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[ISN] The cyber-weapons paradox: 'They're not that dangerous'
By Anna Leach
24th February 2012
When it comes to bombs, the more powerful they are, the bigger their
impact. With a cyber-weapon, the opposite is true: the more powerful it
is, the more limited the damage it causes. The deeper a bug can get into
any given system, the less likely it is to trouble anything else.
And that's why cyber-weapons aren't real weapons, says Thomas Rid, a
reader in War Studies at Kings College London and co-author of a new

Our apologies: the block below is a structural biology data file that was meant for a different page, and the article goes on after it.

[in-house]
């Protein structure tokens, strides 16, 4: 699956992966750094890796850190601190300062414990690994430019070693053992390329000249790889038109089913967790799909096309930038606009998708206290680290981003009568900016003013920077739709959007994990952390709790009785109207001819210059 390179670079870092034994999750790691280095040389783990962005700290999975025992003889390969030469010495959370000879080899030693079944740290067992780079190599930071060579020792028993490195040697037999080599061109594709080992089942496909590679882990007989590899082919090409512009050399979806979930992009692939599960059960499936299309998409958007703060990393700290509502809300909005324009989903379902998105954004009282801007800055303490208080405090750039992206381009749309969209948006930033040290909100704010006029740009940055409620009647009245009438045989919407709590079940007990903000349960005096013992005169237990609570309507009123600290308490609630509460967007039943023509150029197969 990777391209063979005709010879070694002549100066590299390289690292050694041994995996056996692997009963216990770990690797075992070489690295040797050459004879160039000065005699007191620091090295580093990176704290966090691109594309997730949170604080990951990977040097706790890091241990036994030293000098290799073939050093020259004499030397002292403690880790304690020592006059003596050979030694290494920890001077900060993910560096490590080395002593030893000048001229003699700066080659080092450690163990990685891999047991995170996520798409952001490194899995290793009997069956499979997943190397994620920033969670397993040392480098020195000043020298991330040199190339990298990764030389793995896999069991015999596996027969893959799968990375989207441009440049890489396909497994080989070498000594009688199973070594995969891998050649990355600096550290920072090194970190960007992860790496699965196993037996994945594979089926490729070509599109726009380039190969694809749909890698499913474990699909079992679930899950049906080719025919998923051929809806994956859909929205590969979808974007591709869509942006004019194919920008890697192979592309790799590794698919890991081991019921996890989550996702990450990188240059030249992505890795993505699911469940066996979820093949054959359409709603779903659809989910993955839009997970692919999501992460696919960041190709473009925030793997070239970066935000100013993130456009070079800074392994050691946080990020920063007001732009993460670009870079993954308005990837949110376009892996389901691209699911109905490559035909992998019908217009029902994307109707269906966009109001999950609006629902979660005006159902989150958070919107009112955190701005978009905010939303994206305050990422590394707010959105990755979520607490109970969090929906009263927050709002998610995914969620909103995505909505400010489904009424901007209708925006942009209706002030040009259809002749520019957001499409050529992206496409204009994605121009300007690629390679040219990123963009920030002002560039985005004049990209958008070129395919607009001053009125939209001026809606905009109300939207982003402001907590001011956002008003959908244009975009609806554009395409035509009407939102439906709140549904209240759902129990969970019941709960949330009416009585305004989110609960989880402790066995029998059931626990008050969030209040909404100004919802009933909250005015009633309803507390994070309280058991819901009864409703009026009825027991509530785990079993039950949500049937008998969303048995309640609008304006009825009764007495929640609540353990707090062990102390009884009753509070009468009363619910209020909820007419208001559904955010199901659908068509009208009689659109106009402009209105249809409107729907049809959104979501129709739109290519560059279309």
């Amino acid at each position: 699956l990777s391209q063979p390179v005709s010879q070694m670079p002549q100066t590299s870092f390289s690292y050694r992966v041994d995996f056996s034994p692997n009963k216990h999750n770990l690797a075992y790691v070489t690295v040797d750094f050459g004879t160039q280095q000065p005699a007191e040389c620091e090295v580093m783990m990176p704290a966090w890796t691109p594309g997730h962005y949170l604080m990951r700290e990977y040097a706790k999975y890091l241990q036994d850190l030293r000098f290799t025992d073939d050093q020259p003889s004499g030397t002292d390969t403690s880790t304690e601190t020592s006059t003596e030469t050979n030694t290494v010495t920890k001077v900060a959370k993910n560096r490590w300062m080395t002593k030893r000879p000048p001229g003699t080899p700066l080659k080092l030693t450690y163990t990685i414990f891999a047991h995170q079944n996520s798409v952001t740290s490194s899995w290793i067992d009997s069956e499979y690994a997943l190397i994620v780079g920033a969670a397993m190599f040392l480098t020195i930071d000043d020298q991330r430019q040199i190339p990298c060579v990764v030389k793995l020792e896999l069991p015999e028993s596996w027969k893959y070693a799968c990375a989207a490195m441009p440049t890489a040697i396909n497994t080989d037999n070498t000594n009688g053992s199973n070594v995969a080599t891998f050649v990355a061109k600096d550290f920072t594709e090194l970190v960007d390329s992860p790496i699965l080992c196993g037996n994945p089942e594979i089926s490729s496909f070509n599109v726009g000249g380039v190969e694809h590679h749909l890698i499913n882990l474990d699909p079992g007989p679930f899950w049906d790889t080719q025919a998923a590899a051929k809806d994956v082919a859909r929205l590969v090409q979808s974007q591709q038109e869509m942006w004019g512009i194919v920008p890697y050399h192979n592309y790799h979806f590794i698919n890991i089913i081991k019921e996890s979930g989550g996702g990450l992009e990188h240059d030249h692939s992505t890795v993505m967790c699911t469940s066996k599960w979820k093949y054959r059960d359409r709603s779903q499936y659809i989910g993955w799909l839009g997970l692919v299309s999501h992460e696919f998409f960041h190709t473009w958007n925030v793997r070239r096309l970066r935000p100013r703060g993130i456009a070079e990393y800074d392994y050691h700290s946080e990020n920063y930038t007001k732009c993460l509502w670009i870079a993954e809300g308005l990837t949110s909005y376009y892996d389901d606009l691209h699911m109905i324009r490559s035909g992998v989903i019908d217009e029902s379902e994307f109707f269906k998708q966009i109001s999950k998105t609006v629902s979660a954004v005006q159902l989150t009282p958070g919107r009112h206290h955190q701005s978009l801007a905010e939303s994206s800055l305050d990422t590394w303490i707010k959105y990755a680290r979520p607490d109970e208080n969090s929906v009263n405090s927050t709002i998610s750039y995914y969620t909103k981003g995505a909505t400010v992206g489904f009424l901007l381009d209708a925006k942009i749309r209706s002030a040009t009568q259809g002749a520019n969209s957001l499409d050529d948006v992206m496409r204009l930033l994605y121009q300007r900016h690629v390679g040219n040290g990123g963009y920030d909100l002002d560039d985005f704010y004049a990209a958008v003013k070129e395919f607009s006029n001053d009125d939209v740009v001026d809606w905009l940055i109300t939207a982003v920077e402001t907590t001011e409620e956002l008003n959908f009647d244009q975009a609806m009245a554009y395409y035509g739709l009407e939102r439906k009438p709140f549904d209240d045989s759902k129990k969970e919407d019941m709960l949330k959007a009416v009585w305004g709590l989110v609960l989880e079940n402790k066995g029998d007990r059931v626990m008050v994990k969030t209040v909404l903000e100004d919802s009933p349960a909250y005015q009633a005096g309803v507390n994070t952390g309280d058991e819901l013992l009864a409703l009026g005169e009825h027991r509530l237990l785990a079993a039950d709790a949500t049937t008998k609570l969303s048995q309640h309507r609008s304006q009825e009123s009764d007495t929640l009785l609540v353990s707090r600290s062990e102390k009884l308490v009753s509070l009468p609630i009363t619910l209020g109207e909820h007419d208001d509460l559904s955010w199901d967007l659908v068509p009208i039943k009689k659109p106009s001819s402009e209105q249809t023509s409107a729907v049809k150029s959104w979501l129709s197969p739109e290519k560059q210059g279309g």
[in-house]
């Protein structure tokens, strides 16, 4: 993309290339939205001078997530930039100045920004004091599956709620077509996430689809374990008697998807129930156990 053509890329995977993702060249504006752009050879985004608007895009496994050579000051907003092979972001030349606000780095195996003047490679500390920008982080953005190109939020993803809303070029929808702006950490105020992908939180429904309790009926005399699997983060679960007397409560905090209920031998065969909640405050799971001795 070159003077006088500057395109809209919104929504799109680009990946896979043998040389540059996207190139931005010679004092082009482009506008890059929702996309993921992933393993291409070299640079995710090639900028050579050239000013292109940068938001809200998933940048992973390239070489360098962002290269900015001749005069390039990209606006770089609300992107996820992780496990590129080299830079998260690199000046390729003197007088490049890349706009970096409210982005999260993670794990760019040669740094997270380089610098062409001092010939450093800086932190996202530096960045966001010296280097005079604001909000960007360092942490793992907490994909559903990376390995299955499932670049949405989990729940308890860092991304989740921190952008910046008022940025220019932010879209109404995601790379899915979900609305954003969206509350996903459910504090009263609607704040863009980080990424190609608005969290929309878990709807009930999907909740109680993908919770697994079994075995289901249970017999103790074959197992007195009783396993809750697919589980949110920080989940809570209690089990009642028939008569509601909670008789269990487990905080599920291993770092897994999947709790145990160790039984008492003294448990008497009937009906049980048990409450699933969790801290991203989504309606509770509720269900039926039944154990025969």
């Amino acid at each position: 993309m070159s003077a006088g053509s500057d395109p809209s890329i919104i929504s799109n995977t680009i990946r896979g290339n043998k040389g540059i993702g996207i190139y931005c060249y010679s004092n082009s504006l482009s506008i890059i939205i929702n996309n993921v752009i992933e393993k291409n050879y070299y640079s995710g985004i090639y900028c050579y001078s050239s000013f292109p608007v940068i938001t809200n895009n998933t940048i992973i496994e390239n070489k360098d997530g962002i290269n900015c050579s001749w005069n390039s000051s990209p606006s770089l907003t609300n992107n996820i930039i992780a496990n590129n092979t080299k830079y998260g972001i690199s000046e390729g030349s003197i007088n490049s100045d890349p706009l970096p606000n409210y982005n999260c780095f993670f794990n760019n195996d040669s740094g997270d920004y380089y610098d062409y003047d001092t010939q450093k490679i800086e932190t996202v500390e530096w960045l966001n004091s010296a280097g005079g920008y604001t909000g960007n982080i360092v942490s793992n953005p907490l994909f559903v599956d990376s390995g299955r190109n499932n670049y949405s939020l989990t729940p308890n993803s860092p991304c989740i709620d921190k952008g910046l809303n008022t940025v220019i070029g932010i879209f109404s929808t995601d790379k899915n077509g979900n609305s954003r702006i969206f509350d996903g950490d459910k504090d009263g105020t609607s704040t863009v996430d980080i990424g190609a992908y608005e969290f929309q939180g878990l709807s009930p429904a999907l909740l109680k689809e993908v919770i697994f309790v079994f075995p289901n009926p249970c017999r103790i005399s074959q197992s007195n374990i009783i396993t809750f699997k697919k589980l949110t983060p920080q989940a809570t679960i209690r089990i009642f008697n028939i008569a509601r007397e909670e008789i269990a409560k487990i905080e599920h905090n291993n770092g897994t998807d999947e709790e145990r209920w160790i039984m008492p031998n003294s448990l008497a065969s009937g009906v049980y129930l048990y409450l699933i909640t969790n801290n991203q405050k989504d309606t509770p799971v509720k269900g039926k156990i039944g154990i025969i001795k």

paper published today in the security journal RUSI Journal.
Rid, the war boffin who brought us the theory that cyber war wouldn't
actually be war because no one gets killed, has some more soothing
common sense for those worried about cyber-geddon:
[Having] more destructive potential is likely to decrease the
number of targets, the risk of collateral damage and the
political utility of cyber-weapons.
Rid's point is that cyber weapons that can attack any web target tend to
be low-level and quite crap: DDoS bots that can take a website offline
temporarily or deface it, tools that cause inconvenience and sometimes
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